Carlson caught major buzz heading into the season last year as he looked likely to earn an everyday role in the outfield, but he sputtered for much of the season even when he did play, slashing just .200/.252/.364 with three home runs in 119 plate appearances. But he had a successful, albeit brief, post-season, and now again looks ready to claim a starting outfield spot for the Cardinals. Carlson is just 22 years old and has a strong minor-league track record. If he can hold down his spot, he has 25-15 potential, and should hit for a solid average. Given his age and his poor 2020 season, there's some obvious risk, but the draft capital necessary to get him on your team is not prohibitive, and his upside should make him a target in all formats.
36 weeks ago
Paul DeJong Note
Paul DeJong photo 184. Paul DeJong SS
Jordan Hicks Note
Jordan Hicks photo 244. Jordan Hicks RP
Hicks is likely to serve as the Cardinals' closer this year if he can show that he has fully recovered from Tommy John surgery. He totaled 20 saves from 2018-2019 before hurting his elbow, and then opted out of last season, in part because of setbacks in his recovery. Early reports from the spring are promising, and it seems that the Cardinals want him and his 100+ MPH fastball to lead the way in the ninth inning. Monitor his health in the spring, but draft him late for now and expect saves so long as he is healthy.
36 weeks ago
Giovanny Gallegos Note
Giovanny Gallegos photo 273. Giovanny Gallegos RP
Gallegos pitched well last year with the Cardinals despite seeing limited innings because of his difficulty in getting to the states in the middle of a pandemic. But he was effective when he pithed, and owns a career 3.06 ERA, 0.94 WHIP, and 31.6% strikeout rate. The Cardinals want Jordan Hicks to be their closer, but Gallegos will undoubtedly be in the mix should Hick prove ineffective or suffer a setback in his return from Tommy John surgery.
36 weeks ago
Yadier Molina Note
Yadier Molina photo 295. Yadier Molina C
The ageless wonder is back for another year in St. Louis as he enters his age-39 season. Molina isn't what he once was - the token stolen bases are gone and his runs scored continue to decline. But he has yet to fall off a cliff in either batting average of power, and his numbers there are still mildly enticing for a catcher. The run is going to end some day, perhaps this year, but the cost is that of a middling second catcher, and his track record suggests he'll again be worth that price.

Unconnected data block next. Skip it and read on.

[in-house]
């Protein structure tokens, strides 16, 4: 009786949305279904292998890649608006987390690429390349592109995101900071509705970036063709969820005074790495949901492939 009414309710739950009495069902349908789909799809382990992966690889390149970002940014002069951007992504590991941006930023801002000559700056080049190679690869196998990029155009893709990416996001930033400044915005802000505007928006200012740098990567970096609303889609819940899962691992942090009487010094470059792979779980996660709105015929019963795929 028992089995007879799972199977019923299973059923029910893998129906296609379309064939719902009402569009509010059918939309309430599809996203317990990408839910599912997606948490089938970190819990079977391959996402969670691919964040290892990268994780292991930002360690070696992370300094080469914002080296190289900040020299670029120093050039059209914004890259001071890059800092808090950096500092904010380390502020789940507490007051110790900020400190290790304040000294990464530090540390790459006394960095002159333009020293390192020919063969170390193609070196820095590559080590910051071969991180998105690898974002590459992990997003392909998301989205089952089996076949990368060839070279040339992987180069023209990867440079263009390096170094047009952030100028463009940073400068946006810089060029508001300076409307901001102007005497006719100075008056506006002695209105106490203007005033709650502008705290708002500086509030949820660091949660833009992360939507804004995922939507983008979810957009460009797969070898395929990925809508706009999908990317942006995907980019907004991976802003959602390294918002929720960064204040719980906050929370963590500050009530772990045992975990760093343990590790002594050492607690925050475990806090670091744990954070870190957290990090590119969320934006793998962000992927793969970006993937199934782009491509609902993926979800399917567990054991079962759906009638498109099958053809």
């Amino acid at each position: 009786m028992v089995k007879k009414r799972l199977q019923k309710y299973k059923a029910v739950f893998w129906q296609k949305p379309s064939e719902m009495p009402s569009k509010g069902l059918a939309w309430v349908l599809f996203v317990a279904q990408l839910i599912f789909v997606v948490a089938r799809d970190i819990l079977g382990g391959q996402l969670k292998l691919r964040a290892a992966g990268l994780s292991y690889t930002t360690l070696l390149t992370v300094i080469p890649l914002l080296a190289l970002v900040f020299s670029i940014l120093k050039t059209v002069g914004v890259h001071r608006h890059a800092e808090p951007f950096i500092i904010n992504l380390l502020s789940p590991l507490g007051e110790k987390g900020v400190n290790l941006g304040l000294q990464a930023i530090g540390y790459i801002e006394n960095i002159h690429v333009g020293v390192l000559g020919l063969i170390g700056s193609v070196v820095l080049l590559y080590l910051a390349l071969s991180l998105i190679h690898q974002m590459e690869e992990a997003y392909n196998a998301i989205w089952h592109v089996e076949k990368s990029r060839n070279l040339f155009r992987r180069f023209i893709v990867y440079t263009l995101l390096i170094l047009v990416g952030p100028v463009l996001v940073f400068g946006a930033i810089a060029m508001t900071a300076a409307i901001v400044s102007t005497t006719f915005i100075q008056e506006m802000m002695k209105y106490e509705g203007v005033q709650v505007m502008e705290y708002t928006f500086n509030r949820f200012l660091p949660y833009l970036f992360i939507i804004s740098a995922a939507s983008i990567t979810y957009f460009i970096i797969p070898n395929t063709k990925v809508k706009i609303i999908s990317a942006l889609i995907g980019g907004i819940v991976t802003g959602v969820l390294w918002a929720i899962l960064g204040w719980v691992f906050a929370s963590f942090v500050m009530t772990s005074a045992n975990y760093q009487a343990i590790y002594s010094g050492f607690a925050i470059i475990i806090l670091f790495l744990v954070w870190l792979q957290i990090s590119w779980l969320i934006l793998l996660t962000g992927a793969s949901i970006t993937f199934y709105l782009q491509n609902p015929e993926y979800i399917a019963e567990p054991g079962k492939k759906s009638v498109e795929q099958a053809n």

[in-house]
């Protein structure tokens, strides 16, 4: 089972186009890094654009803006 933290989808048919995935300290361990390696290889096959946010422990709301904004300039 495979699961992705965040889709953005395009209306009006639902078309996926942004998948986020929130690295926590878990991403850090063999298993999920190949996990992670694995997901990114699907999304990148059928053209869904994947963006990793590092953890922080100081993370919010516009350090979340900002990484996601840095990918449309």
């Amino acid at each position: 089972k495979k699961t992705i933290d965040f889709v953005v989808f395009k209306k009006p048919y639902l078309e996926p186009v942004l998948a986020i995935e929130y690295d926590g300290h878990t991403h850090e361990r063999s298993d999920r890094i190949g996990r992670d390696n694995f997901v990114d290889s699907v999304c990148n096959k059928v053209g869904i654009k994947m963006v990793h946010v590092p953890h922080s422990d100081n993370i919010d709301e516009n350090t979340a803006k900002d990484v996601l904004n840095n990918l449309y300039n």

36 weeks ago
Tyler O'Neill Note
Tyler O'Neill photo 338. Tyler O'Neill LF
Alex Reyes Note
Alex Reyes photo 373. Alex Reyes RP
Miles Mikolas Note
Miles Mikolas photo 380. Miles Mikolas SP
Adam Wainwright Note
Adam Wainwright photo 385. Adam Wainwright SP
Harrison Bader Note
Harrison Bader photo 438. Harrison Bader CF
Genesis Cabrera Note
Genesis Cabrera photo 532. Genesis Cabrera RP
Steven Matz Note
Steven Matz photo 554. Steven Matz SP
Dakota Hudson Note
Dakota Hudson photo 580. Dakota Hudson SP
Ryan Helsley Note
Ryan Helsley photo 663. Ryan Helsley RP
Andrew Knizner Note
Andrew Knizner photo 750. Andrew Knizner C
Anderson Tejeda Note
Anderson Tejeda photo 764. Anderson Tejeda 3B,SS
Ljay Newsome Note
Ljay Newsome photo 776. Ljay Newsome RP,SP
Kodi Whitley Note
Kodi Whitley photo 872. Kodi Whitley RP
Angel Rondon Note
Angel Rondon photo 918. Angel Rondon RP,SP
Kyle Ryan Note
Kyle Ryan photo 986. Kyle Ryan RP
Johan Oviedo Note
Johan Oviedo photo 1093. Johan Oviedo SP
Seth Elledge Note
Seth Elledge photo 1170. Seth Elledge RP
Junior Fernandez Note
Junior Fernandez photo 1186. Junior Fernandez RP
Edmundo Sosa Note
Edmundo Sosa photo 1207. Edmundo Sosa 2B,SS
Johan Quezada Note
Johan Quezada photo 1278. Johan Quezada RP
Brandon Waddell Note
Brandon Waddell photo 1345. Brandon Waddell RP
T.J. McFarland Note
T.J. McFarland photo 1351. T.J. McFarland RP
Jake Woodford Note
Jake Woodford photo 1385. Jake Woodford RP,SP
T.J. Zeuch Note
T.J. Zeuch photo 1392. T.J. Zeuch SP
Ali Sanchez Note
Ali Sanchez photo 1413. Ali Sanchez C
Evan Mendoza Note
Evan Mendoza photo 1517. Evan Mendoza 3B
Kramer Robertson Note
Kramer Robertson photo 1541. Kramer Robertson 2B,SS